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Instance segmentation for digital pathology tissue image analysis

When regarding tissue image analysis from the pathologist’s point of view, there are practically only two categories of structures of interest:

Regions are larger areas of the whole slide image (WSI) sharing similar characteristics, such as different types of tissues found on the same WSI or different tissue compartments within the same tissue such as tumor stroma and tumor epithelium.

Objects can refer to:

  • subcellular structures
    • e.g., cell nuclei
    •  fat vacuoles
    • cellular  processes
  • cells
    • e.g., inflammatory cells,
    • epithelial cells
    • neurons
  •  non-cell objects
    • e.g., beta-amyloid plaques
    • infectious agents
  •  and objects that are made out of cells, but where the cells themselves are not of interest
    • e.g., renal glomeruli
    • pancreatic islands
    • nerve fibers.


Once the structures of interests are defined and identified, pathologists are interested in quantifying them in three different ways:


  1. They either just want to count them
    1. e.g., counting IHC positive cells such as the Ki67 positive cells in breast cancer,
  2. they might want to localize (delineate) and quantify their total area
    1. e.g., in the tumor stroma separation
    2. or fibrosis quantification
  3. or they might want to have it all: count, delineate and quantify the area of each object of interest.


For these pathology challenges three different computer vision solutions can be used:


  1. Object detection (where we just want to identify objects and count them)
  2. semantic segmentation (where we are interested in the total area of the class of interest, see below)
  3. and instance segmentation where we want to have it all.

Image segmentation is the division of a digital image into meaningful segments (groups of pixels) that share similar characteristics. In the context of tissue image analysis, the meaningful segments share similar characteristics because they belong to the same category (so-called class) e.g., tumor stroma, tumor epithelium, inflammatory cells, kidney glomeruli.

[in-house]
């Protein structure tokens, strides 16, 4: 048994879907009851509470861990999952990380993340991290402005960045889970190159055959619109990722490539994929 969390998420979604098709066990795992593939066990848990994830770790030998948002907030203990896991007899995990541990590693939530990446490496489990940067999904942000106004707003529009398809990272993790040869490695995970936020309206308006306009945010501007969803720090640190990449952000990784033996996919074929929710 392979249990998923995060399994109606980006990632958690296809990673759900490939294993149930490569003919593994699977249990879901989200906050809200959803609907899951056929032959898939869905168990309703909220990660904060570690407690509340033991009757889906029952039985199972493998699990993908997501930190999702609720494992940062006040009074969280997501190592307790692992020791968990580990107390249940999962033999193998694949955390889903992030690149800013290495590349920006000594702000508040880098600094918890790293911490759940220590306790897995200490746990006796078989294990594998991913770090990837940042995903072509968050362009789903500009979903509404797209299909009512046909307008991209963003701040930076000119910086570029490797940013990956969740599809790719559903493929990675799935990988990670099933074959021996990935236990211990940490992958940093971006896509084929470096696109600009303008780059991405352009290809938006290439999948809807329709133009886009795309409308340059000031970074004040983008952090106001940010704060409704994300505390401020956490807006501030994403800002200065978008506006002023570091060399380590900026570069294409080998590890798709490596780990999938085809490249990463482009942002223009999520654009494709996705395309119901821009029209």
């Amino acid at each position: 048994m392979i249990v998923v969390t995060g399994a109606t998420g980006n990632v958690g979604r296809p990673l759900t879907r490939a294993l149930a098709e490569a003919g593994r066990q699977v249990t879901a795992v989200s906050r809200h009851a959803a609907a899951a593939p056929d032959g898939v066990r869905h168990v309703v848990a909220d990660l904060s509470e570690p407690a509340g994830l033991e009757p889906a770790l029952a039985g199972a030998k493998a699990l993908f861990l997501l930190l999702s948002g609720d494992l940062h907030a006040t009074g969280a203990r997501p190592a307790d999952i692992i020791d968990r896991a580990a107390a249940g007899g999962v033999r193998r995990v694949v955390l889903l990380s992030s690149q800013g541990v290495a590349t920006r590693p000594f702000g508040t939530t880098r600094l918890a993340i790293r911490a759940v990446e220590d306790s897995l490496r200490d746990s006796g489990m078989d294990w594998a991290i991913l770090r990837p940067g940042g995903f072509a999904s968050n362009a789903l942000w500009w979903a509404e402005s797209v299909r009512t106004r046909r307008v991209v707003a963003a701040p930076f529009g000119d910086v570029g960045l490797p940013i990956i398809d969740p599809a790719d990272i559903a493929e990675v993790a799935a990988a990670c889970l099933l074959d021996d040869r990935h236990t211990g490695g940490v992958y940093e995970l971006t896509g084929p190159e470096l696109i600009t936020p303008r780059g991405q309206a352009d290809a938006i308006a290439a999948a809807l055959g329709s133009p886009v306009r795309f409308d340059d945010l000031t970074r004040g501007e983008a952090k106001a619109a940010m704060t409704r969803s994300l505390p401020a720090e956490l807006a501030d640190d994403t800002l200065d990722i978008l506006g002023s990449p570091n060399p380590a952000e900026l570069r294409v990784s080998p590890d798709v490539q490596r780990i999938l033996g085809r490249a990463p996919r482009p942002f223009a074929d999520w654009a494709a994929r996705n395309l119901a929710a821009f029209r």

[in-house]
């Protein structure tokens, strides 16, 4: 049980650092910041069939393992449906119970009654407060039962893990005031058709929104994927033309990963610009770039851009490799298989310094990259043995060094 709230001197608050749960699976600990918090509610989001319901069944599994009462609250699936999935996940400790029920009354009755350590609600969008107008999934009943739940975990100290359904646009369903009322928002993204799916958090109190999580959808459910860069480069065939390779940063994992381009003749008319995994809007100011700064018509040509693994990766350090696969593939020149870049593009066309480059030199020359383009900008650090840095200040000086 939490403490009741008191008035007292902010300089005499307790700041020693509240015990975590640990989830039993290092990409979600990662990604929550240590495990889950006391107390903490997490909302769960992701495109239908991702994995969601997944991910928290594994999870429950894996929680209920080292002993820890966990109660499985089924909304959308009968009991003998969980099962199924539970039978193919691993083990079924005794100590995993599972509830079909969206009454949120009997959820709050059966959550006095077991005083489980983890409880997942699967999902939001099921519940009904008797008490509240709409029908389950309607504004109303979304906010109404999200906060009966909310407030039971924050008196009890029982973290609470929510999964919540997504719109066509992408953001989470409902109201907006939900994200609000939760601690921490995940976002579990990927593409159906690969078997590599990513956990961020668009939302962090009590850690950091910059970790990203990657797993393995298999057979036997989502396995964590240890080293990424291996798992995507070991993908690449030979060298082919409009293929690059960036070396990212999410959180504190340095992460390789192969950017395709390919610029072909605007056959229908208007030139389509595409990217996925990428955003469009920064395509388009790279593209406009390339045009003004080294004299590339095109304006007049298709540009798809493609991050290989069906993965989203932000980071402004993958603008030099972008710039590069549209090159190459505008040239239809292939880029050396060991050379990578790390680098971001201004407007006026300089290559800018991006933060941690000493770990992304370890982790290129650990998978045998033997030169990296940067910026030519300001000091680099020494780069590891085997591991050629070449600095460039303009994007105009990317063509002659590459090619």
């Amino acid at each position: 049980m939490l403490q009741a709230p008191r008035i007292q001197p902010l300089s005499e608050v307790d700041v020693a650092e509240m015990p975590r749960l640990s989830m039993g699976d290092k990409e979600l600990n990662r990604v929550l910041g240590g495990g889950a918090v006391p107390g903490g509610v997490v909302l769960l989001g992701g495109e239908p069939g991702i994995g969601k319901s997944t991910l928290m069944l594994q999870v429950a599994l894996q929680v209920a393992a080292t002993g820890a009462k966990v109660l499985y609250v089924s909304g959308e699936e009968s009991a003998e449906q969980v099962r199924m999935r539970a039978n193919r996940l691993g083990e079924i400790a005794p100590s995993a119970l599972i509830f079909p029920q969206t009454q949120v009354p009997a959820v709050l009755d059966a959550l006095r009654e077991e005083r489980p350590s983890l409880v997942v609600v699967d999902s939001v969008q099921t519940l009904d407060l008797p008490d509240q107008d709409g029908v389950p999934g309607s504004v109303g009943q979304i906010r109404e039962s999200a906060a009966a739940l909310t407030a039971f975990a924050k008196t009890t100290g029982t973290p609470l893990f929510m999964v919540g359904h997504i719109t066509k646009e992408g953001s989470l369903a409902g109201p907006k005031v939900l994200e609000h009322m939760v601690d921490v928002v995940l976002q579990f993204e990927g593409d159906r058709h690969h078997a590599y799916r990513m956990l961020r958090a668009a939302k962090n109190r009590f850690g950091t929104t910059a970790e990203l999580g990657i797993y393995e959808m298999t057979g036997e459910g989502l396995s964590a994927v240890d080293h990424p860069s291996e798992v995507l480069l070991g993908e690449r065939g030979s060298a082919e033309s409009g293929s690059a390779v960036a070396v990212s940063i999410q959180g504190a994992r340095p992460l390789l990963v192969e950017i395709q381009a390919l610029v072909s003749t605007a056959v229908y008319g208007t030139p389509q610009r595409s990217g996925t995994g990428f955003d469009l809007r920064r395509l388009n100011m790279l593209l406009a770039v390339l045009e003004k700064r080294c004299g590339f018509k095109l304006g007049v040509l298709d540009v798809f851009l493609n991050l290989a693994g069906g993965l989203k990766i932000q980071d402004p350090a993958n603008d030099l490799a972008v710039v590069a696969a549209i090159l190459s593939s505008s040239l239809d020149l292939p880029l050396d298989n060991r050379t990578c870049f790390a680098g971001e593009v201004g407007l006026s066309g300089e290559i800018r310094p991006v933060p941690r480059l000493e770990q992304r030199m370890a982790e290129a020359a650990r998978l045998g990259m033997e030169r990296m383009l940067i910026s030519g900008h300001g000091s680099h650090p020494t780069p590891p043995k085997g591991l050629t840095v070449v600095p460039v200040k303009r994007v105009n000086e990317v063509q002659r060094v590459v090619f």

The ability to automatically segment a tissue image is the foundation of the power and great utility of image analysis for pathology.


Correct image segmentation is the basis of quantitative image analysis.


Equipped with this tool, pathologists and scientists can quantify different pathological processes in the tissue. Segmentation can be used for delineating regions as well as objects which are later assigned to a particular class, based on their characteristics (computer vision task called “classification”). In deep learning-based image analysis the segmentation is coupled with classification in processes called:


  • Semantic segmentation and
  • Instance segmentation


In both processes the deep learning model is tasked with assigning each pixel in the image to a particular class, but instance segmentation uses an additional object detection step to separate all the individual instances belonging to the same class.

If we are now able to classify every pixel in the image with semantic segmentation does that not give us a tool for solving every image analysis problem in pathology? In many cases, such as region detection and area-based measurements yes, but…


What do we do if we are interested in separating individual objects belonging to the same class?


If the objects do not touch each other and are separated by pixels assigned to a different class, semantic segmentation is sufficient.